Once we reduce the simplex to those parts nearest the origin, we need to come up with a search direction for the next point. That's easy enough if we've reduced the simplex down to a single point - we just pick the vector from that point towards the origin (as we did in the previous one-point case). If we have a line segment, then we need to do a few cross products to come up with a vector that's oriented towards the origin and is perpendicular to the line.

## Three Points

```
void setup()
{
size( 500, 300 );
}
Point a = new Point( 100, 50 ); a.label = "A";
Point b = new Point( 130, 270 ); b.label = "B";
Point c = new Point( 400, 150 ); c.label = "C";
mouseable.push( a, b, c );
void draw()
{
background( #000000 );
stroke( #404040 );
int w = winding( a, b, c );
perpline( a, b, -w );
perpline( a, c, w );
perpline( b, c, -w );
perpline( b, a, w );
perpline( c, a, -w );
perpline( c, b, w );
stroke( #FFFFFF );
ptline( a, b );
ptline( b, c );
ptline( c, a );
a.draw();
b.draw();
c.draw();
}
```

So again, we have some regions. If the origin is in the inner region, then we keep all three points and take a direction perpendicular to the plane the triangle lies in and in the direction of the origin. Otherwise, depending on which region it falls into we'll keep either a vertex (well, no, but again I'll talk about that later) or an edge's line segment.

The only subtlety here is that the central region is actually *two* regions. This is 3D space, remember? There's the volume "above" the triangle and the volume "below". That's a distinction which will help us make an awesome optimization when it's time to write the code.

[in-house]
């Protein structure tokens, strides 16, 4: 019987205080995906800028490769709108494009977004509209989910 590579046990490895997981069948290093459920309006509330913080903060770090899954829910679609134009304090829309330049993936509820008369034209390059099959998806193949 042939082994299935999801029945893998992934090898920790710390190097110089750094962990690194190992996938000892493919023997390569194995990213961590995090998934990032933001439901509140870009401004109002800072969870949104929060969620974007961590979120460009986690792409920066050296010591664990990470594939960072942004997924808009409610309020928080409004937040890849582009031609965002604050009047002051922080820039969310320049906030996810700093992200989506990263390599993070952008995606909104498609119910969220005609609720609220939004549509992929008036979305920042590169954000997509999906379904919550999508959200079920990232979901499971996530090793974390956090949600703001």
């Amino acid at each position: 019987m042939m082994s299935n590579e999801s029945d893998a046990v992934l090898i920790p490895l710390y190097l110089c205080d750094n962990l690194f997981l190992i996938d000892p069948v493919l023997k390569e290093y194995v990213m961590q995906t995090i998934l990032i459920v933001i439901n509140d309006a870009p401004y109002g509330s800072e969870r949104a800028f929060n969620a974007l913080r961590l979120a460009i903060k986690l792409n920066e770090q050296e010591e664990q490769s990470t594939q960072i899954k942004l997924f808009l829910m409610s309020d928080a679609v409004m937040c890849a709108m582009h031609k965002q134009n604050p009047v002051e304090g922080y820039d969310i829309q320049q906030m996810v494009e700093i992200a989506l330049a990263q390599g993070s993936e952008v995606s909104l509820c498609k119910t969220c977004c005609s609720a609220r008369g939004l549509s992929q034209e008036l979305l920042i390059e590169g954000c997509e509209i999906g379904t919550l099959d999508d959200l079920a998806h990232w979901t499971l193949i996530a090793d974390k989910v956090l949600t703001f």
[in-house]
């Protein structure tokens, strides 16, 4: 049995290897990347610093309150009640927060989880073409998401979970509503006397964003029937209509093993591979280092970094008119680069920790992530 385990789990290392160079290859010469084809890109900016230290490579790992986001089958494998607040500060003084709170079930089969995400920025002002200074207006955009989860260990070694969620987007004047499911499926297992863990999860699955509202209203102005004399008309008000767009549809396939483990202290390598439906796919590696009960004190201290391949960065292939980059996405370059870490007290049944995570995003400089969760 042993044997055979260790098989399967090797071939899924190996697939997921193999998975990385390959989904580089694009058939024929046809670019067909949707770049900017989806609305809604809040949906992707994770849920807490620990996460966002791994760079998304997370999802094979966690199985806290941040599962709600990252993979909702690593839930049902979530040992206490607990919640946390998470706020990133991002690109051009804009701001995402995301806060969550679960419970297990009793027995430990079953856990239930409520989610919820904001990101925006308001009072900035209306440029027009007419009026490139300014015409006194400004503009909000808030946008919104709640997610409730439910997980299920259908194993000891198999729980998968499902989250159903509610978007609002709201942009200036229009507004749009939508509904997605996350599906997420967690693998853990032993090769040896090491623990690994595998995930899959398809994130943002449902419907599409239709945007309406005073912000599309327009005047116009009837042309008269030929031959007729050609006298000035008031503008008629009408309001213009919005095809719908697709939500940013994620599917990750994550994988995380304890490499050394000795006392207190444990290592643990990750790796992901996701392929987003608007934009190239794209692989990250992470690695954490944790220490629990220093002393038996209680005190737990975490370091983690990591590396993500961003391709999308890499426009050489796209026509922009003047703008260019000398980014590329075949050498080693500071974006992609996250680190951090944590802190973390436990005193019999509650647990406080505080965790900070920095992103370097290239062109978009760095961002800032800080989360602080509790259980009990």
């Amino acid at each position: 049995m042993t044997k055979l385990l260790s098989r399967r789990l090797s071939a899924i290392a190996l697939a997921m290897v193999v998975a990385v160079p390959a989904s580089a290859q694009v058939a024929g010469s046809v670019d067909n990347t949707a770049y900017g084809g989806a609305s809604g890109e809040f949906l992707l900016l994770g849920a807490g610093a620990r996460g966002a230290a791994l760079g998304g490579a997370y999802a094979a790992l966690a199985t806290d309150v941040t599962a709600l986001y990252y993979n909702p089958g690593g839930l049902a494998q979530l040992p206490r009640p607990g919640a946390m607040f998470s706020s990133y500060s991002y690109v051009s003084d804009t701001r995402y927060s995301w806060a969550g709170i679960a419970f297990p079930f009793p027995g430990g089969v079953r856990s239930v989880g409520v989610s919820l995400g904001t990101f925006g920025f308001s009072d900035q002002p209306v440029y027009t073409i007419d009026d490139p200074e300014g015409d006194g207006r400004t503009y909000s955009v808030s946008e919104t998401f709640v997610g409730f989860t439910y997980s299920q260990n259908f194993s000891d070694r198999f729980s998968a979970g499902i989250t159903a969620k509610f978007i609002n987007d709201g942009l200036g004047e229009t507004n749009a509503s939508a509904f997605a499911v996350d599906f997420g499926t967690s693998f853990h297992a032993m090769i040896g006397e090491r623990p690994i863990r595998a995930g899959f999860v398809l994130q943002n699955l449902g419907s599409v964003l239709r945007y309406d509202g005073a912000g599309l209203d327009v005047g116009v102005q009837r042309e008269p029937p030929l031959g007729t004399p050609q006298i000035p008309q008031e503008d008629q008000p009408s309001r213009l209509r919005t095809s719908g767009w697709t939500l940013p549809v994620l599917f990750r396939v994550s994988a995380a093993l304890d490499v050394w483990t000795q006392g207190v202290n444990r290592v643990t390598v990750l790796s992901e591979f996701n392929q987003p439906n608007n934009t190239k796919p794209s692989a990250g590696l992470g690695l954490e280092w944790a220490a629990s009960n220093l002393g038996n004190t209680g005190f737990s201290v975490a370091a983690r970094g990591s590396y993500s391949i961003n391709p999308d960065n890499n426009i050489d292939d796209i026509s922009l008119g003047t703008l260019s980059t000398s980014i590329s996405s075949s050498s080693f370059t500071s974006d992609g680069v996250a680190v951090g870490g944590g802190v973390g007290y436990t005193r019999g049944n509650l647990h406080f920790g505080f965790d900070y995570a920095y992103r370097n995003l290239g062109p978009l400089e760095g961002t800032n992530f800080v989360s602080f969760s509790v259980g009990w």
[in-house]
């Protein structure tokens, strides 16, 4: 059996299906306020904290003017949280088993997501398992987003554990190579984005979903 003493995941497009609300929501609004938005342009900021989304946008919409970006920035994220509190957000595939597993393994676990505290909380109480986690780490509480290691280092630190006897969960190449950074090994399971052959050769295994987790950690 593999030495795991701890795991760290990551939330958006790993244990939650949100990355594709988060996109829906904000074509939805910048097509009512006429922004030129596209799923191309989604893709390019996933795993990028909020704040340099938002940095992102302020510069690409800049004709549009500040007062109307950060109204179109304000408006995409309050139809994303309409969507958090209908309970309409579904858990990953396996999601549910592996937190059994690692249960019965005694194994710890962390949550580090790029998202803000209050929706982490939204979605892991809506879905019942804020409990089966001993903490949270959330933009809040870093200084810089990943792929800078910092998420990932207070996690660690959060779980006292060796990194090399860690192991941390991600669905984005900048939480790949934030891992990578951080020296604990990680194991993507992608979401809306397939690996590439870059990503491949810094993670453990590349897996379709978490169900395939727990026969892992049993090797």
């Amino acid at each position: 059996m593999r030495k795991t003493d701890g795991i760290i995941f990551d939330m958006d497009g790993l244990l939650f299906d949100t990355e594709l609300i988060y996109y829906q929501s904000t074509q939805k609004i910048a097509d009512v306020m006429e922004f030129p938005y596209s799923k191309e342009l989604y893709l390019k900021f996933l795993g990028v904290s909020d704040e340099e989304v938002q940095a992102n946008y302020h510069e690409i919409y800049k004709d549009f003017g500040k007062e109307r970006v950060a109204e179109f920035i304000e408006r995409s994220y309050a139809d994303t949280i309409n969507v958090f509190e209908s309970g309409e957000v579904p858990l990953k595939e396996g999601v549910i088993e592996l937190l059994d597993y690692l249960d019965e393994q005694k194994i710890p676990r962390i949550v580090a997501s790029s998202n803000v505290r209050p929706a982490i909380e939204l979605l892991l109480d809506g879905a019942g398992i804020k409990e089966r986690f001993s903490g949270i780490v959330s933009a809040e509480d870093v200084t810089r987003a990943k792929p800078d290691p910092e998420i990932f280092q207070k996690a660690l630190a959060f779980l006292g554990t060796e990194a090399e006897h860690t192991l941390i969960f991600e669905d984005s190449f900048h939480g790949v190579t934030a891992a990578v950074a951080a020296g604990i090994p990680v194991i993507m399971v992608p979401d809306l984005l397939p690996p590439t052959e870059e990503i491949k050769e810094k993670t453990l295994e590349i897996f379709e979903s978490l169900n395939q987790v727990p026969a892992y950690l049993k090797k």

## Four Points

I'm not even going to try to make a diagram of a tetrahedron. I spent hours drawing them on paper when I was working my way through this the first time, and I've come to the conclusion that it's pointless to even try to get all the nuances of it down in 2D. In the end I built a little model, which I highly recommend to anyone that's trying to wrap their brain around this.

The important case with the tetrahedron is the volume inside of it. If the origin is found to be there, then we're done. We've built a shape that contains the origin, thus there's nothing more to do.

One note though - don't be daunted by the apparent number of cases that a tetrahedron creates! A great many of them are impossible, and the rest are largely duplicates of each other.

# Knowing When to Stop

But what if the objects *don't* intersect? How do we figure that out? That's rather easy. See all those spots where we get our next point from the support mapping? If that next point is ever closer to our existing figure than the origin itself is, then we know we can stop. The support mapping gives us the farthest point in a given direction, and our search direction is always pointed at the origin, so if we go as far as we can straight towards the origin and fail to reach it, then we know we never will, and we can abort the search knowing that the objects do not, in fact, intersect.

# That Stuff I Said I'd Get to Later

Those little parenthetical notes I left above stating that certain cases weren't going to be a problem for us - the explanation is on the implementation page.